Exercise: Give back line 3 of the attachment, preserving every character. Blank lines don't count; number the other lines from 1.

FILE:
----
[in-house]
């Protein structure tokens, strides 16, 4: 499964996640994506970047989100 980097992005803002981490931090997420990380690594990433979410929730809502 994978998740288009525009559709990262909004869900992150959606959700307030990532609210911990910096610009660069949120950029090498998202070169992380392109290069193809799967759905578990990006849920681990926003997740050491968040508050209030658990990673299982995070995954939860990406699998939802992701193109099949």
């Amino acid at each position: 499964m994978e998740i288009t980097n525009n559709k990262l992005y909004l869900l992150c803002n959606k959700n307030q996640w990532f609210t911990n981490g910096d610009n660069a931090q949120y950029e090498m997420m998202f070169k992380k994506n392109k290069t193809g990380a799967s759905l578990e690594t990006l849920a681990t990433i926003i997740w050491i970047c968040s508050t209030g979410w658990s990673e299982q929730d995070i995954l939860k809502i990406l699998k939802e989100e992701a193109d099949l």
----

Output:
């Amino acid at each position: 499964m994978e998740i288009t980097n525009n559709k990262l992005y909004l869900l992150c803002n959606k959700n307030q996640w990532f609210t911990n981490g910096d610009n660069a931090q949120y950029e090498m997420m998202f070169k992380k994506n392109k290069t193809g990380a799967s759905l578990e690594t990006l849920a681990t990433i926003i997740w050491i970047c968040s508050t209030g979410w658990s990673e299982q929730d995070i995954l939860k809502i990406l699998k939802e989100e992701a193109d099949l």